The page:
Second, the ability to meet a schedule or not has nothing to do with the ability to ship a bundled multi-lingual product. That is essentially a feature, and does not come for free with Carbon apps. (Yes, that is one aspect where Cocoa wins hands-down — it is impossible to create a monolithic Cocoa app. At the very least your app must be bundled, whether or not it has more than one locale for resources.) Perhaps Pierre would have preferred we have chosen a different schedule, moved Office to Mach and multi-lingual bundles, and shipped a product called Office 2005. We hit our internal schedule for Office 2004 with the features we planned for it.
Now, I’m not saying that any of this is an excuse. We’ve made lots of conscious decisions over the years about many many issues. Some of them, everybody likes. Some of them, everybody hates. Most of them are liked and hated simultaneously, and the overlap between the sets of people experiencing the two emotions is rarely the same from topic to topic.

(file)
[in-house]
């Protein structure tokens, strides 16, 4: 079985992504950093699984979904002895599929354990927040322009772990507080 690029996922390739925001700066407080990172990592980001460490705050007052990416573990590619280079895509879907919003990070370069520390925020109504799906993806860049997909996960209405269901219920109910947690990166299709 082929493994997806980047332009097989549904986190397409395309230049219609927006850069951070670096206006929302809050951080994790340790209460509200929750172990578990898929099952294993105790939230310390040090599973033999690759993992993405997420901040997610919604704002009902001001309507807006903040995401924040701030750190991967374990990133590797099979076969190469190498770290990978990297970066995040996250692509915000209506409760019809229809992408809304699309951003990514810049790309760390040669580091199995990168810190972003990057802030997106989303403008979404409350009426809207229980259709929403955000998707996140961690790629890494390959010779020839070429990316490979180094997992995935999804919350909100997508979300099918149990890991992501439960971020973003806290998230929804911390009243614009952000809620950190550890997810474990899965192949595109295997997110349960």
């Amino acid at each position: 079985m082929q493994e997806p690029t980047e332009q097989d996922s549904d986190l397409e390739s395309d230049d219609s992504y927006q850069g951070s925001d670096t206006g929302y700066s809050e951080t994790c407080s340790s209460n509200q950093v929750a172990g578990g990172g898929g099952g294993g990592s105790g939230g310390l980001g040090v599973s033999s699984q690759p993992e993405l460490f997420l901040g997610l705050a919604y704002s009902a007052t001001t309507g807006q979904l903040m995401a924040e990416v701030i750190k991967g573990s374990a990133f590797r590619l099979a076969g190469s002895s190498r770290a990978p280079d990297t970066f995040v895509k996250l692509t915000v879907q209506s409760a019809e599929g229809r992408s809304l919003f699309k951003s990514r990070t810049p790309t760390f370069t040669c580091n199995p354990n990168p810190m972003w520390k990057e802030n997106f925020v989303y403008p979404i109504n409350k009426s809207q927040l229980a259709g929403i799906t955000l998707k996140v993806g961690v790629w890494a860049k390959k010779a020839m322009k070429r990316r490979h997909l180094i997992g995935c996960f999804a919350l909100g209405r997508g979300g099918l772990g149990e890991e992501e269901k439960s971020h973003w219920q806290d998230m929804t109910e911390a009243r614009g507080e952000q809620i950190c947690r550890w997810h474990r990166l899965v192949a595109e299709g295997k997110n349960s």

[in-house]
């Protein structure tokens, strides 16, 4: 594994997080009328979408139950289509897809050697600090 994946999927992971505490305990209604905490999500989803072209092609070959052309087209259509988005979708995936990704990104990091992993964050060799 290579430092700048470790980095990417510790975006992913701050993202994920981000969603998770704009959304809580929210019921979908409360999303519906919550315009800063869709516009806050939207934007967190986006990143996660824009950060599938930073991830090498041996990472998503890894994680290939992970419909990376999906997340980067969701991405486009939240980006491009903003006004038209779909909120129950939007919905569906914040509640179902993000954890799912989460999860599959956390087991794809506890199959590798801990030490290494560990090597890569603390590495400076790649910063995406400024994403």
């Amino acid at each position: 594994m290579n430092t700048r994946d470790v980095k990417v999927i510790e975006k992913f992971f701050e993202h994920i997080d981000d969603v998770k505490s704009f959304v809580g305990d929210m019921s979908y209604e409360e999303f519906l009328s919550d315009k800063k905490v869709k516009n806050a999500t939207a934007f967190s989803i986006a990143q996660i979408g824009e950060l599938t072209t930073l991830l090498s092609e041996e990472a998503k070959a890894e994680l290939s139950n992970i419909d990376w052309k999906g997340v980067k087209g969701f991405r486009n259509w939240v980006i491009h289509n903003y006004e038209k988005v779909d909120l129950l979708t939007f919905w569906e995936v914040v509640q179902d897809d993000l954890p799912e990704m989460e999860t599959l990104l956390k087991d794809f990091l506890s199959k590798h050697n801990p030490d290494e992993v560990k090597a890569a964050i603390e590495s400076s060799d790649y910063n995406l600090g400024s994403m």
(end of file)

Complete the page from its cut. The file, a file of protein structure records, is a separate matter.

The sad thing about this particular bug is that it falls into the category of ‘oops.’ The code was wrong in a very small way (an exception was made for the breaking-space character and accidentally forgotten for the non-breaking space character.) We actually found this bug in-house just a little while after Office 2004 shipped, and fixed it internally for the next major release of Office in August 2004. We even noted that it was important in the French market. Somehow, though, it was never flagged as a bug that should be migrated back to Office 2004. The tester for that area of Word (who found and opened the bug) left MacBU to go back to graduate school during that summer, and I think we probably just missed this one in the transition. A simple human mistake. Shameful? I personally don’t think so. Unfortunate and frustrating, I’ll certainly agree to that, but not shameful.